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US Government Seeks Facebook Help To Wiretap Messenger, Report Says

Slashdot - Your Rights Online - So, 2018-08-18 01:50
The U.S. government is trying to force Facebook to break the encryption in its popular Messenger app so law enforcement may listen to a suspect's voice conversations in a criminal probe, Reuters reported Friday, citing three people briefed on the case said, resurrecting the issue of whether companies can be compelled to alter their products to enable surveillance. From the report: The previously unreported case in a federal court in California is proceeding under seal, so no filings are publicly available, but the three people told Reuters that Facebook is contesting the U.S. Department of Justice's demand. The judge in the Messenger case heard arguments on Tuesday on a government motion to hold Facebook in contempt of court for refusing to carry out the surveillance request, according to the sources, who spoke on condition of anonymity.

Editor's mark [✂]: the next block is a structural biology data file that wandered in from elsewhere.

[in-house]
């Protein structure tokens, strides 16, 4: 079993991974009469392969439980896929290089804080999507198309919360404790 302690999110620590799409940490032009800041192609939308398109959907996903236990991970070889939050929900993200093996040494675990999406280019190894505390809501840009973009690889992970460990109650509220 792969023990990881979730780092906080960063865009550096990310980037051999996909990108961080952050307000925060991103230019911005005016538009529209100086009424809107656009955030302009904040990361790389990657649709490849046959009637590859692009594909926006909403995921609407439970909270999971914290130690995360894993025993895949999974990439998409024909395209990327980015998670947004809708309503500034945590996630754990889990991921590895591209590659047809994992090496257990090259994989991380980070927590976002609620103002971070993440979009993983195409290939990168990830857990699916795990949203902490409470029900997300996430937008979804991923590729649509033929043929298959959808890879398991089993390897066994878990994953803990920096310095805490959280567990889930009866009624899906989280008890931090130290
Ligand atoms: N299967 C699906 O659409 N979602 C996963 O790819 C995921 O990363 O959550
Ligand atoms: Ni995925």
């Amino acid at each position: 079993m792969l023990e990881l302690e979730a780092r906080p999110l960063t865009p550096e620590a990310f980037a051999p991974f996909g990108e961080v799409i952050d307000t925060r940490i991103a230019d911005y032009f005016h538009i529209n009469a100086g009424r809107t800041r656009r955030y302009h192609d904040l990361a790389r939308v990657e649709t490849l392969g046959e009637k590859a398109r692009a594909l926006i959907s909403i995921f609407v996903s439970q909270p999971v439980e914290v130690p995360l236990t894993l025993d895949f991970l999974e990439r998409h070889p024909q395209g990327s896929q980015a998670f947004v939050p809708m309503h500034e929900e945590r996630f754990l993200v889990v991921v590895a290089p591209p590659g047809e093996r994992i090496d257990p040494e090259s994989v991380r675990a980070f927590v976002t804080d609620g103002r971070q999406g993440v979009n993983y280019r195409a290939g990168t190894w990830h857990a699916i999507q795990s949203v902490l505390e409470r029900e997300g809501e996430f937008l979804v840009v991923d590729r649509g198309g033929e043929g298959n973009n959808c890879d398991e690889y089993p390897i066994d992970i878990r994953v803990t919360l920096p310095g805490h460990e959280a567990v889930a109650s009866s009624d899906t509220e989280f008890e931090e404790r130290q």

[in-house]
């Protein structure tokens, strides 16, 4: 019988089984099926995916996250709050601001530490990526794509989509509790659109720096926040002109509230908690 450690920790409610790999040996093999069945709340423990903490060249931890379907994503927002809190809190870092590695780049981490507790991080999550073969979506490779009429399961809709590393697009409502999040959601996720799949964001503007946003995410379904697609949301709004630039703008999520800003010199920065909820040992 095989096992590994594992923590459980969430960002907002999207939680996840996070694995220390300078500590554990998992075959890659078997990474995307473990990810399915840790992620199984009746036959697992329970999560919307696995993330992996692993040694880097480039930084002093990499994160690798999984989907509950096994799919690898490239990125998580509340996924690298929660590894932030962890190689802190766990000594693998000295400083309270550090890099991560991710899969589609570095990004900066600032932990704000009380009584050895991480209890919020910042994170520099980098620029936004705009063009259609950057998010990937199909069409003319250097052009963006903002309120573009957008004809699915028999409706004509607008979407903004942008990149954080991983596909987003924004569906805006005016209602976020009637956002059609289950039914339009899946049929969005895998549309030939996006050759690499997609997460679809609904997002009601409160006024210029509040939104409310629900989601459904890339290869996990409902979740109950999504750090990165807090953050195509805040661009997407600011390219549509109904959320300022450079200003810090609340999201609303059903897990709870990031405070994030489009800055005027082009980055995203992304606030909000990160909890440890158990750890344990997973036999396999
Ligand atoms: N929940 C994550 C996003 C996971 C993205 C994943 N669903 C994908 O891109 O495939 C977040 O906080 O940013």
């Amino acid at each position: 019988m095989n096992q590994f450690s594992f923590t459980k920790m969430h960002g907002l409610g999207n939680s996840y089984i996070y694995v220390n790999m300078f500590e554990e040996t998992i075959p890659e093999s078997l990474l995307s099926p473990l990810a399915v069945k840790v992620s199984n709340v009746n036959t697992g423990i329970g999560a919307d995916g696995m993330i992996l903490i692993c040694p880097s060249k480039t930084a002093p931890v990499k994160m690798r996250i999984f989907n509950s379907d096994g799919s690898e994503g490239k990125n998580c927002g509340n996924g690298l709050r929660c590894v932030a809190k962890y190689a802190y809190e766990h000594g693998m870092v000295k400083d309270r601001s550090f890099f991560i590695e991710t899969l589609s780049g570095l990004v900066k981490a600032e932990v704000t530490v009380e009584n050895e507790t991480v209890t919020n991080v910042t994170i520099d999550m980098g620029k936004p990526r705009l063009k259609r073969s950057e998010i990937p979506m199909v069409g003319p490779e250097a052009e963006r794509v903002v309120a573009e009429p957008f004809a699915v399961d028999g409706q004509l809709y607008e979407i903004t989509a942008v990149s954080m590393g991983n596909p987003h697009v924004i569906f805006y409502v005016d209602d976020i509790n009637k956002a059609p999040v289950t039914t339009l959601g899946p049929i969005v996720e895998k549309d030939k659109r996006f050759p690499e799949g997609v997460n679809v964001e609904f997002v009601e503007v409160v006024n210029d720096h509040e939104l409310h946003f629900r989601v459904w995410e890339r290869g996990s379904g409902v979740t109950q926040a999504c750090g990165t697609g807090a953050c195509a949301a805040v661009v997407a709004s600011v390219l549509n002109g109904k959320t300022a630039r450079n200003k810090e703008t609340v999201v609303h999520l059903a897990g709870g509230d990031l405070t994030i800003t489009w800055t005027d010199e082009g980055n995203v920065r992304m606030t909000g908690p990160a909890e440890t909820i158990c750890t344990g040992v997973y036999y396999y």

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NSA Cracked Open Encrypted Networks of Russian Airlines, Al Jazeera, and Other 'High Potential' Targets

Slashdot - Your Rights Online - Pt, 2018-08-17 22:30